When ABT gave the production its première in New York, 25 years ago, Natalia Makarova—who also staged it—retained Nikiya’s twining lyricism, but with restraint. Of the Nikiyas I’ve seen subsequently, the warmest was Alessandra Ferri. Zakharova is probably the coldest Nikiya I’ve seen, but she’s not too cold for the role; she’s an exemplar of one end of the spectrum of possibilities. Earlier this spring, Nina Ananiashvili gave Nikiya yet another very beautiful interpretation, almost like a ghostly child. ABT may also have a great Nikiya waiting in Veronika Part, whose account of the variation for the Third Shade at Zakharova’s performance was exquisitely calibrated in scale and very musical. (Sometimes I wonder if Part is a reincarnation of Tamara Karsavina.) All of this is to say that Zakharova’s dancing is wonderful in its own way.

Two guest performances (I saw the second) aren’t the best circumstances for forging partnerships, and Zakharova’s Solor, Jose Manuel Carreno, while dancing with his customary ease and panache—and characteristic bravura in slowing down multiple pirouettes to a breathtaking balance—looked as if he was seeking to bring her Nikiya as a partner into his law firm. On the other hand, Victor Barbee—whose performance of the mime role of The High Brahmin she spurns—was so passionately engaged, and so interesting in itself, that one wondered why on earth she would turn him down.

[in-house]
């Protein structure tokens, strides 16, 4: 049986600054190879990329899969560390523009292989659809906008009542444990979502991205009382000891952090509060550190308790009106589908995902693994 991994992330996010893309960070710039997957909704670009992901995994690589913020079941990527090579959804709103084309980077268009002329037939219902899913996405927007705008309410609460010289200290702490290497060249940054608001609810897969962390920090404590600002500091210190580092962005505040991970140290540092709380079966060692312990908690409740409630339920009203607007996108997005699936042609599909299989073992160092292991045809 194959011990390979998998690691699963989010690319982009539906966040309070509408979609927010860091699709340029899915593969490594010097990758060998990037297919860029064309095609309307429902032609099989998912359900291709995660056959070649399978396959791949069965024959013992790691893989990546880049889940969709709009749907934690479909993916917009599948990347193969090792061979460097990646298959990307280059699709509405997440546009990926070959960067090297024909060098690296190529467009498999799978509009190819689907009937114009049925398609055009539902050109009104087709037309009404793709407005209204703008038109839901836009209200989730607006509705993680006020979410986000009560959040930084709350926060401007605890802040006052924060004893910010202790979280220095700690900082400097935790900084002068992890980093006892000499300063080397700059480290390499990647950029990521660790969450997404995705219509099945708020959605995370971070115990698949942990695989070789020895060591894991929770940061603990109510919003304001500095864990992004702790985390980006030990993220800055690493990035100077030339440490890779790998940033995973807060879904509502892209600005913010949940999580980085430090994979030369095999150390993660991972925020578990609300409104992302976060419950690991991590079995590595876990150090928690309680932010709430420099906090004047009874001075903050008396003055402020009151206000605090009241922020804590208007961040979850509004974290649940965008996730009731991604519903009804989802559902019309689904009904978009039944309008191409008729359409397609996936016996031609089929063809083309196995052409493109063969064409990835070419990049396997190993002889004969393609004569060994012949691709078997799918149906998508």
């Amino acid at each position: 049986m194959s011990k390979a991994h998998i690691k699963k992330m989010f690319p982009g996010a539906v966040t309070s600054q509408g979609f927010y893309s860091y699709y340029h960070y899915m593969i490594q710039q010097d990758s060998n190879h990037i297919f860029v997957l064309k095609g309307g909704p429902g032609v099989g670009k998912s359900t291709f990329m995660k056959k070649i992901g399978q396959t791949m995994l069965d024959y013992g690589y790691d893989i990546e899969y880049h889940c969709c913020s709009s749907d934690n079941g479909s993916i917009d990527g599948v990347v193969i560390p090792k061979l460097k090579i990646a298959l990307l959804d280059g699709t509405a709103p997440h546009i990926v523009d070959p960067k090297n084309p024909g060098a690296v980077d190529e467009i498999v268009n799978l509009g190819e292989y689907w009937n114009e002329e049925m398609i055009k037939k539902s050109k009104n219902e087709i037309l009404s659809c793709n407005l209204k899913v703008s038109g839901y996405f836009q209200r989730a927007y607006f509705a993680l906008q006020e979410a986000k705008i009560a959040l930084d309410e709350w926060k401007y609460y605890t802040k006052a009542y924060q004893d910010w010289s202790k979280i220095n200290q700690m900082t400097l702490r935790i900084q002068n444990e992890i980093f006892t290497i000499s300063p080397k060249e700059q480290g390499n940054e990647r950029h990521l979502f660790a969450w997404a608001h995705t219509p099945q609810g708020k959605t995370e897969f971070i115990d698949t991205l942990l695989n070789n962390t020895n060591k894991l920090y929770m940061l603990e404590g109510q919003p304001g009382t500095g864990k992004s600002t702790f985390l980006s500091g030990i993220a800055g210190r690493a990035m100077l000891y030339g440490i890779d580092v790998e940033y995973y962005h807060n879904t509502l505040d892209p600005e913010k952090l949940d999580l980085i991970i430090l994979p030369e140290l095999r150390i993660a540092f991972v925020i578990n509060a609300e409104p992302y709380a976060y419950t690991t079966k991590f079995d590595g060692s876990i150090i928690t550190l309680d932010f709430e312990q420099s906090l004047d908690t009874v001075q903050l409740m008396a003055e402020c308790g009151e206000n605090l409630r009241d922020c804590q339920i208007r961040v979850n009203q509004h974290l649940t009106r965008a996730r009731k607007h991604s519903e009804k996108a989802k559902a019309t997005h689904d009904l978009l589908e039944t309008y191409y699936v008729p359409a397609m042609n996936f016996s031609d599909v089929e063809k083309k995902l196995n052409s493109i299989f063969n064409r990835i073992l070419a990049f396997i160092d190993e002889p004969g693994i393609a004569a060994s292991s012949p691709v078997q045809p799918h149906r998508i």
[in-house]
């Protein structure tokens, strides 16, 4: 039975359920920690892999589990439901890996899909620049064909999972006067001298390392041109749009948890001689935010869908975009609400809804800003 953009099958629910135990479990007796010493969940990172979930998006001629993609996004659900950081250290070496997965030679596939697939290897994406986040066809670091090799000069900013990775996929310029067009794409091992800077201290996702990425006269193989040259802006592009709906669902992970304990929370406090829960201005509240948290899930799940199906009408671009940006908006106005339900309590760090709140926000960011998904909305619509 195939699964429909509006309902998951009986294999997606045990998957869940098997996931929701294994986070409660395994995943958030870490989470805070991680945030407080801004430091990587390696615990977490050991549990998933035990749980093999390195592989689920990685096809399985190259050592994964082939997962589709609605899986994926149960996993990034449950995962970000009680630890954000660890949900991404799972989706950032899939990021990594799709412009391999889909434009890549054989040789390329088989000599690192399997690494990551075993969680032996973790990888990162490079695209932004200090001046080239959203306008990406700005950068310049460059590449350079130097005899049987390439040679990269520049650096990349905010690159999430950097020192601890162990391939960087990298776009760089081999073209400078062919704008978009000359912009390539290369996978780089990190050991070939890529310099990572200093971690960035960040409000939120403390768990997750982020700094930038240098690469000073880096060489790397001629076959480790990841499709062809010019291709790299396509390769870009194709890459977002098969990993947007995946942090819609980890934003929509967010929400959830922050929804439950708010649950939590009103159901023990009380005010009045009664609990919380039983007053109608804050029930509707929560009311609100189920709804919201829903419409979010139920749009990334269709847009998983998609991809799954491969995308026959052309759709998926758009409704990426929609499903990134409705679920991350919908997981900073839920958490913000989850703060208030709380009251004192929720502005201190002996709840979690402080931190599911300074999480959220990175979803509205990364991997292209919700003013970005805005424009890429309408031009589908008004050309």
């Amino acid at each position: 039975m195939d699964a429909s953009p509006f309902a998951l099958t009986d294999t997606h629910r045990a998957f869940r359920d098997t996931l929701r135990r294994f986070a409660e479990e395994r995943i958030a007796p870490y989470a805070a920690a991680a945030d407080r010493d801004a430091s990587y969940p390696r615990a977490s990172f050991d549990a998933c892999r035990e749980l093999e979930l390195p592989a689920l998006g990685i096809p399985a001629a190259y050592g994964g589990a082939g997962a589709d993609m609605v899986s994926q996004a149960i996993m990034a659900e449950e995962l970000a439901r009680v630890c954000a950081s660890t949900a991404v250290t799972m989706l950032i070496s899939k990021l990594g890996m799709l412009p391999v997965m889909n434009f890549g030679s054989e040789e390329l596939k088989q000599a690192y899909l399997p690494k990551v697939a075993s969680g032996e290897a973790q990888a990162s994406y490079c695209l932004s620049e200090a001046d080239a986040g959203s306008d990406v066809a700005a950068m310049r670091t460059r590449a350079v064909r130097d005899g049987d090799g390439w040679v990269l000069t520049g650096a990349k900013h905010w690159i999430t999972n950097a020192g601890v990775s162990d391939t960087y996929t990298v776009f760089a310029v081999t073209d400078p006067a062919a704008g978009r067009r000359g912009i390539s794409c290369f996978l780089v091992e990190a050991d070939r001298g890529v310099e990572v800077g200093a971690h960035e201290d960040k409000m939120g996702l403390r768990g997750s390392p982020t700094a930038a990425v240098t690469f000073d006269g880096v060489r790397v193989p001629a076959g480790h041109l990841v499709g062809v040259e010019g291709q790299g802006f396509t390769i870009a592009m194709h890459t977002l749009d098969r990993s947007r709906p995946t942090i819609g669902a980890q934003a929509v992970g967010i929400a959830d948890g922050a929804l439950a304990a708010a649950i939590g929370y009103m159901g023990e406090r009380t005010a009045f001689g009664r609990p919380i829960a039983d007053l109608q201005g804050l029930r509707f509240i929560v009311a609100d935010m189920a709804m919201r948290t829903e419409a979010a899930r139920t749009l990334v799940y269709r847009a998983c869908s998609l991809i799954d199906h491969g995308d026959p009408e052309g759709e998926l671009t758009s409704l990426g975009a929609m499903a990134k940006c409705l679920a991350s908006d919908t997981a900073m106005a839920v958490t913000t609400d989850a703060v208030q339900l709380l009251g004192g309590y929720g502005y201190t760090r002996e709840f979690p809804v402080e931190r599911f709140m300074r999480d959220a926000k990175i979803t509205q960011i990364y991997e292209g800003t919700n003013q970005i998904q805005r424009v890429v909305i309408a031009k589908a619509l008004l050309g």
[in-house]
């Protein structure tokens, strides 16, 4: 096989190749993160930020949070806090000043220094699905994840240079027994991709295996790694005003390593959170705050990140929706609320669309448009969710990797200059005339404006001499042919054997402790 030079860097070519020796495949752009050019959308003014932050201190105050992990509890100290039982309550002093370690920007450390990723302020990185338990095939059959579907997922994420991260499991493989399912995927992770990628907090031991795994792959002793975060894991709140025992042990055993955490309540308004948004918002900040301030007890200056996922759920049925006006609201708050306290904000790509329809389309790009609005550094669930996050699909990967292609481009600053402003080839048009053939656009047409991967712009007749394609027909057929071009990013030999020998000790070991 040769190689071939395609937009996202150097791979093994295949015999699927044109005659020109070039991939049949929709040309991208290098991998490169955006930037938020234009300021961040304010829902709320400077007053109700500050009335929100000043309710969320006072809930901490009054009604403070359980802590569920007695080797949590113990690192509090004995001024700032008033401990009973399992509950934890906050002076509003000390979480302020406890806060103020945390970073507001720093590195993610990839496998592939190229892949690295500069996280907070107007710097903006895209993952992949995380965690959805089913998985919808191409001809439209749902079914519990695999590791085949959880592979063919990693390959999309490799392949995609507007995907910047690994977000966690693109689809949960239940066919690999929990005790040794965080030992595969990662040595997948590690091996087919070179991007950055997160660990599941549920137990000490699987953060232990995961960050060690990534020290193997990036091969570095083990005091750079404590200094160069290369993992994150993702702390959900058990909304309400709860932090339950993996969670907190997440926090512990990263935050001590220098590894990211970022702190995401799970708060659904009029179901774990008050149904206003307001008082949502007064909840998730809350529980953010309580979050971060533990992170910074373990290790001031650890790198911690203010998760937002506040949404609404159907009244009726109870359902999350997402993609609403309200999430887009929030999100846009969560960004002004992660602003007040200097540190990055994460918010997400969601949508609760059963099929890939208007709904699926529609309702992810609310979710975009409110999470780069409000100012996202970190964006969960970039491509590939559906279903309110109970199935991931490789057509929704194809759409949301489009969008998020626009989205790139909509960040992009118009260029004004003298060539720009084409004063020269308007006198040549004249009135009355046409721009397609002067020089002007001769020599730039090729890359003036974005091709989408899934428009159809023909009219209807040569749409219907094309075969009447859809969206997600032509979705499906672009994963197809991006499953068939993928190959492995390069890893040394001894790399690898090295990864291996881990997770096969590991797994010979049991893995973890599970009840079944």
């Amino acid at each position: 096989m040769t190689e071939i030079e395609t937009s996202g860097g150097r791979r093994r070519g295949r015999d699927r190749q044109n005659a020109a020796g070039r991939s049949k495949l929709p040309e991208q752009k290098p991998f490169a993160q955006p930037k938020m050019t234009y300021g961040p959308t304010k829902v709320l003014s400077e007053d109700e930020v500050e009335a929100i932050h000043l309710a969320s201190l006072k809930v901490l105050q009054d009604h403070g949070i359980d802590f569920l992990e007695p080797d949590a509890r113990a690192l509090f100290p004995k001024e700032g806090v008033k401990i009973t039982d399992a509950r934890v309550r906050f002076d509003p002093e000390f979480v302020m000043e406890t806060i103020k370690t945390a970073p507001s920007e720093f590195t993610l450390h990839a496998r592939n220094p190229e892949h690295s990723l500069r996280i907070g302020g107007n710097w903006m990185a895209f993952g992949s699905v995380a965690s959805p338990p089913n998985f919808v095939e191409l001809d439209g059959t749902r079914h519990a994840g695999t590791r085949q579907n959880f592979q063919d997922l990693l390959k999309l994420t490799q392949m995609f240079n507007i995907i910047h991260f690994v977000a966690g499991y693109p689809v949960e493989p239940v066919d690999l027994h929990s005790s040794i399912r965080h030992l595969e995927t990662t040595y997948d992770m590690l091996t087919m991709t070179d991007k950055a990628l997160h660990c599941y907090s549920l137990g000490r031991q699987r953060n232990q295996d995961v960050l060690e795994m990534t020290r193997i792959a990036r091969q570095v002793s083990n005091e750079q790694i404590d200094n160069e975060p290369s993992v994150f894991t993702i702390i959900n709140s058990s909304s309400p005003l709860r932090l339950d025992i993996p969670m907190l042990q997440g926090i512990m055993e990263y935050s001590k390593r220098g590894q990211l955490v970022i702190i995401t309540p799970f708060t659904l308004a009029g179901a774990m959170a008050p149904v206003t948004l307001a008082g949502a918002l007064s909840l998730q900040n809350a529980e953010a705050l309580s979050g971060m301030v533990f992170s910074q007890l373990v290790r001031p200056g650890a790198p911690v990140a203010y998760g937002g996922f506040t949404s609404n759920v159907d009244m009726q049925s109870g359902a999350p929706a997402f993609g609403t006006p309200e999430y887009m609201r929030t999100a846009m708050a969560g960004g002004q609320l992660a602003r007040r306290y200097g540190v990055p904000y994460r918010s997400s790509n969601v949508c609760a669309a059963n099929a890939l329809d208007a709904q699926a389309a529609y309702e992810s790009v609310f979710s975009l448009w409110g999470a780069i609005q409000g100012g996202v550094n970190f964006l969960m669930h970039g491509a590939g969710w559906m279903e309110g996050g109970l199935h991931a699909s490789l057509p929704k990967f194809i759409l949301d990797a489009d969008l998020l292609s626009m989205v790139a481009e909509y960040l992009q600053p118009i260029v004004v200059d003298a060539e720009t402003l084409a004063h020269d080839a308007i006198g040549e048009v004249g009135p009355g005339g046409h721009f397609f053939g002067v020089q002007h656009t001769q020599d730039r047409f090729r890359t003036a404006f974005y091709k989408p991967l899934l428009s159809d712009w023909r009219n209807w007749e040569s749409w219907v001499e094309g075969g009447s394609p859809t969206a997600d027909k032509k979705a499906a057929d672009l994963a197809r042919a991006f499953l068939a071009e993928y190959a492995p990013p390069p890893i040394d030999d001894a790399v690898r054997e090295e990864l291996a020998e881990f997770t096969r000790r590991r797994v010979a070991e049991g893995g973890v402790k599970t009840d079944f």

The last two acts of this production are performed behind a scrim. It was saddening, when the sun finally came up at the end, to see how many holes that scrim has and also to discover what appeared to be a seam where it had repaired. Pierluigi Samaritani’s magnificent scenery, while still glorious to behold, has also become wrinkled in places. Couldn’t someone who loves this ballet support the restoration of its crucial setting?

First:  Svetlana Zakharova in La Bayadere. Photo: Rosalie O'Connor
Second: Svetlana Zakharova and Jose Manuel Carreño. Photo: Rosalie O'Connor

Originally published:
Volume 2, Number 19
May 24, 2004

Copyright ©2004 by Mindy Aloff



Back issues

Index of Reviews
Back Issues
About Us
Contact Us

Sister Sites:
Ballet Alert! Online
Ballet Talk
Ballet Blogs



Mindy Aloff
Dale Brauner
Mary Cargill
Nancy Dalva
Gia Kourlas
Gay Morris
Susan Reiter
Alexandra Tomalonis(Editor)
Meital Waibsnaider
Leigh Witchel
David Vaughan



DanceView is available by subscription ONLY. Don't miss it. It's a good read.  Black and white, 48 pages, no ads. Subscribe today!

DanceView is published quarterly (January, April, July and October) in Washington, D.C. Address all correspondence to:

P.O. Box 34435
Washington, D.C. 20043
last updated on April 19, 2004